Employer Motivation

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Learning Organization

A common denominator of motivational theories is achievement through learning. An unchanging factor in business is change. Marrying an employee’s desire to be better with a company’s learning environment to keep ahead of the game is mutually beneficial. A manager and company can achieve employee motivation through providing a learning environment where employees are given tools to learn with the advances in the company’s industry, as well as through self-development to yield a motivating and learning environment. There are five principles to creating and managing a learning organization: empower employees to experiment and be creative, encourage employees to use complex or sophisticated ways of thinking, group activities and team learning, build a shared organizational vision, and use systems thinking (Jones & George, 2011, p. 231). By empowering employees they are given a sense of self-worth and autonomy. They can be creative with less restriction which can motivate them to come up with creative approaches to problems, avoid problems, and innovate. Encouraging employees to use complex thought processes increases creativity, increases their knowledge of the organization and other functions, and can lead to innovation for the company, and motivation for the employee to continue to think high-level.

Using group activities satisfies the common need amongst the motivational theories for interaction and personal relationships as well as provides the opportunity for the employee to learn other functions and other employees to actualize the correct perception of what they do, and also gives them a sense of belonging. When people feel like they belong, they want to be there. Thus motivation is achieved. A shared organizational vision can create a firm organizational culture, but it can also set goals for the employee to motivate them to strive toward something. Goals are an important aspect of motivating an employee because it provides direction and challenge. Reviewing the theories, challenges and goals are a motivating factor.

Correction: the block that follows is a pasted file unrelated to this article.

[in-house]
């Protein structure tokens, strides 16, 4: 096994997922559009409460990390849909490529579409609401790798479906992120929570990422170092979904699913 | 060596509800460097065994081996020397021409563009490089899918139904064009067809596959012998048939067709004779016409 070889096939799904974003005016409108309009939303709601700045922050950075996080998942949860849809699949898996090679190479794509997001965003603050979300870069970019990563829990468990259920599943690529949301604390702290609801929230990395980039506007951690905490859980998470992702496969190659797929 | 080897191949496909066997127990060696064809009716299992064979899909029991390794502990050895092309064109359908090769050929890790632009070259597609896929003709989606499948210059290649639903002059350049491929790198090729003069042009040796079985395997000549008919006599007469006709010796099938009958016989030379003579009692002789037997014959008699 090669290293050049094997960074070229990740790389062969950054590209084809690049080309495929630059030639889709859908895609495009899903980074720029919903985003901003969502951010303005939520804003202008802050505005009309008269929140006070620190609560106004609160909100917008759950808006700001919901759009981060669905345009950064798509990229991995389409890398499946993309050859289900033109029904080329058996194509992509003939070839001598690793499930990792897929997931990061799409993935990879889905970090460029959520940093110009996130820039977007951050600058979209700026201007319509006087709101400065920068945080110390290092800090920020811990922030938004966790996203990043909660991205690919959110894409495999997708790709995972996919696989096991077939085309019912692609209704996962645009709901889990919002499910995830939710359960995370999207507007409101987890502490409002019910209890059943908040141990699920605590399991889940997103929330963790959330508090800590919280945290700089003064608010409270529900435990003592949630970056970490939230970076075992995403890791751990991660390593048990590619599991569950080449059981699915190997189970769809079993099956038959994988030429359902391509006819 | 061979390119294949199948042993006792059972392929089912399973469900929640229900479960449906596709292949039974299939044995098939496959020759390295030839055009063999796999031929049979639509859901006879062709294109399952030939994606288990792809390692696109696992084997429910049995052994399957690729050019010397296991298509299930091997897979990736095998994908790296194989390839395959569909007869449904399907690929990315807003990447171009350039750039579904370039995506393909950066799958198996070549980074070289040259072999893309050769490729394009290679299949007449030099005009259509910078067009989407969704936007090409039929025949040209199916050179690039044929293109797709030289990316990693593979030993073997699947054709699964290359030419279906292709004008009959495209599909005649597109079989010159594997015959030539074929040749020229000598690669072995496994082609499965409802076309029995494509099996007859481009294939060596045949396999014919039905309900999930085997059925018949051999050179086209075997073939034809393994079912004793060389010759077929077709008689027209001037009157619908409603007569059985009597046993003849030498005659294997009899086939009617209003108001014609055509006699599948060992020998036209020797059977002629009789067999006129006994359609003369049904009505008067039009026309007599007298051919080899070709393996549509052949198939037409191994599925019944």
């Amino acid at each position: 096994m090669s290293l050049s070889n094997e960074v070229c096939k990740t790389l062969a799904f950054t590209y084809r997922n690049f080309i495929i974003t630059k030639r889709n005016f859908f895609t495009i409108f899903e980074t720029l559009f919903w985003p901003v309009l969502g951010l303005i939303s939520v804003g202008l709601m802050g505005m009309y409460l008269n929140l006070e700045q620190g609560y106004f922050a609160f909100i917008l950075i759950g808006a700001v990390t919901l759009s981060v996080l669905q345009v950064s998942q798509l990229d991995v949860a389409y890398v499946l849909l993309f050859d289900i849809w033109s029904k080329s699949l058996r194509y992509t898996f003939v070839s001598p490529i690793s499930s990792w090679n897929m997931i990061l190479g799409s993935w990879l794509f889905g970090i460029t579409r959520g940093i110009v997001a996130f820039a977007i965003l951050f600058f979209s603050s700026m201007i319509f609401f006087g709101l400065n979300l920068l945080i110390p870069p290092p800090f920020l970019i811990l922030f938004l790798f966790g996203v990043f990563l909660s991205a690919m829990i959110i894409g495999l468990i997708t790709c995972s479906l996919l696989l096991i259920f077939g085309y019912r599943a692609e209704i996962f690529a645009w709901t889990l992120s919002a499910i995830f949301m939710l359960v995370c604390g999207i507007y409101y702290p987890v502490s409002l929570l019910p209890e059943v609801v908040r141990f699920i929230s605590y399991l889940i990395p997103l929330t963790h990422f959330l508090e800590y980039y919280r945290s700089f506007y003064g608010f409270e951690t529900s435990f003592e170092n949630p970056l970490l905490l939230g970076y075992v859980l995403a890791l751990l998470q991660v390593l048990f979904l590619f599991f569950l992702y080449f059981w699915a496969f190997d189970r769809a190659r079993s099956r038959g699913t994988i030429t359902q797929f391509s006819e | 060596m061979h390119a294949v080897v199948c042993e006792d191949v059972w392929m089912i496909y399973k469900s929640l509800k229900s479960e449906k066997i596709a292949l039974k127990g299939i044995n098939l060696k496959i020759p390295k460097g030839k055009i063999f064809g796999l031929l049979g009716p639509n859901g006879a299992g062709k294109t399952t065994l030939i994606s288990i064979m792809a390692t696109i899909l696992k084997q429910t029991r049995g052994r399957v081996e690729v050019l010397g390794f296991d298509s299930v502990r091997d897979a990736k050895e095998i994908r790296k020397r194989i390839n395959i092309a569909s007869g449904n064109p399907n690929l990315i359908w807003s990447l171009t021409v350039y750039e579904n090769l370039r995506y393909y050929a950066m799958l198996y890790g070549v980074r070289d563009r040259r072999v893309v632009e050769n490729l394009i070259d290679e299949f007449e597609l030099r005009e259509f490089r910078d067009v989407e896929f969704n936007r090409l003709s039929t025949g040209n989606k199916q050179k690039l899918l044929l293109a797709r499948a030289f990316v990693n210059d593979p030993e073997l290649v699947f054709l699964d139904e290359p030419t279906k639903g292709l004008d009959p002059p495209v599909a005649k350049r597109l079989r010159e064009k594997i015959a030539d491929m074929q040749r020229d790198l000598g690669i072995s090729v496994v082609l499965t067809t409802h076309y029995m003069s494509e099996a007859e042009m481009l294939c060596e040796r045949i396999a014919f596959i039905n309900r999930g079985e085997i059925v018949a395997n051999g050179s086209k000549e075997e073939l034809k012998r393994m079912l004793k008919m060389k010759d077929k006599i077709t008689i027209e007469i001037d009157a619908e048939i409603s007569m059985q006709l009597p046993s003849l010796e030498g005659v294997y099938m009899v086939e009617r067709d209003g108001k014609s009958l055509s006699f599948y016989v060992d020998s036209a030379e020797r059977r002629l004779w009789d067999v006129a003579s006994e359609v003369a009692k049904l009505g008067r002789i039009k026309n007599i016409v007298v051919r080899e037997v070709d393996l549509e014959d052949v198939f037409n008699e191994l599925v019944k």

Finally, Systems thinking is a strategic management approach to creating a management and leadership development organization (Jones & George, 2011, p. 231). By utilizing a strategic approach to creating a learning environment with team building, social interaction, goal setting through team effort, the company is setting up an environment where an employee feels valued, invested in, and provided with opportunities to self-actualize their potential. This strategy and type of organization can draw in a skilled talent pool that is willing and desires to learn, and retain them. Thus the investment in them is profitable, and their input to the company will match the outcomes of reward the company offers. However; a company cannot just focus on a learning environment only to motivate employees, but it’s the best way to motivate them to stay with the company while increasing its competitive advantage. If a company has employees and candidates that want to work there, they have won half the battle. Pay, performance appraisals, health and educational benefits, and the ability to move up within the company should be considered as well to maintaining a healthy motivational balance.

Cannon's Employee Motivation Self-Discovery

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Employee Motivation

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Conclusion: Invest in your greatest investment

A company’s learning environment can impact the motivation of an employee. Highly motivated employees possess high performance, high input, a desire to learn, innovate, and grow with a company as long as the company provides desirable outcomes. In turn, the company will have seasoned staff that is skilled and motivated to advance the company through innovation and customer retention. The first step in a company’s plan to create a learning environment is realizing the value of employees and how they want, and need, to be motivated.